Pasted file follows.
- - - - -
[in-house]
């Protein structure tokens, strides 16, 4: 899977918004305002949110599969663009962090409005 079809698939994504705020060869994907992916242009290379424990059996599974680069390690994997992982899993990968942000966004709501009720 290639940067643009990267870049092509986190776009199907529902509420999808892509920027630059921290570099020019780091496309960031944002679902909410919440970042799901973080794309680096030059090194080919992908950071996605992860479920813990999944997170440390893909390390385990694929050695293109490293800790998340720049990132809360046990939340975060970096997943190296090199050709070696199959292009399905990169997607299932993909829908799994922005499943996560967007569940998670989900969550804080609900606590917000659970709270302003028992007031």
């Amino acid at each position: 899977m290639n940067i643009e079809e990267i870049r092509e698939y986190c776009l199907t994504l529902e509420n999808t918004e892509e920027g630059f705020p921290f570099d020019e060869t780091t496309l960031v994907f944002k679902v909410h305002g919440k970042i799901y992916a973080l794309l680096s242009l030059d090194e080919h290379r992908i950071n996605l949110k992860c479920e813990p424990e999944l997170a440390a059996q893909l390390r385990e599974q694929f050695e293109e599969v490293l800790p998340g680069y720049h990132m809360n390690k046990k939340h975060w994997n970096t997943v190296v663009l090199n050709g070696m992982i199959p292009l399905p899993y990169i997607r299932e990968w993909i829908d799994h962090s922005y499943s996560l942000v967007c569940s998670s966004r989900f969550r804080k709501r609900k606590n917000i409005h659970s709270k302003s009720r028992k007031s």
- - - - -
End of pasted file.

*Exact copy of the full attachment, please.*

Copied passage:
[in-house]
């Protein structure tokens, strides 16, 4: 899977918004305002949110599969663009962090409005 079809698939994504705020060869994907992916242009290379424990059996599974680069390690994997992982899993990968942000966004709501009720 290639940067643009990267870049092509986190776009199907529902509420999808892509920027630059921290570099020019780091496309960031944002679902909410919440970042799901973080794309680096030059090194080919992908950071996605992860479920813990999944997170440390893909390390385990694929050695293109490293800790998340720049990132809360046990939340975060970096997943190296090199050709070696199959292009399905990169997607299932993909829908799994922005499943996560967007569940998670989900969550804080609900606590917000659970709270302003028992007031």
């Amino acid at each position: 899977m290639n940067i643009e079809e990267i870049r092509e698939y986190c776009l199907t994504l529902e509420n999808t918004e892509e920027g630059f705020p921290f570099d020019e060869t780091t496309l960031v994907f944002k679902v909410h305002g919440k970042i799901y992916a973080l794309l680096s242009l030059d090194e080919h290379r992908i950071n996605l949110k992860c479920e813990p424990e999944l997170a440390a059996q893909l390390r385990e599974q694929f050695e293109e599969v490293l800790p998340g680069y720049h990132m809360n390690k046990k939340h975060w994997n970096t997943v190296v663009l090199n050709g070696m992982i199959p292009l399905p899993y990169i997607r299932e990968w993909i829908d799994h962090s922005y499943s996560l942000v967007c569940s998670s966004r989900f969550r804080k709501r609900k606590n917000i409005h659970s709270k302003s009720r028992k007031s």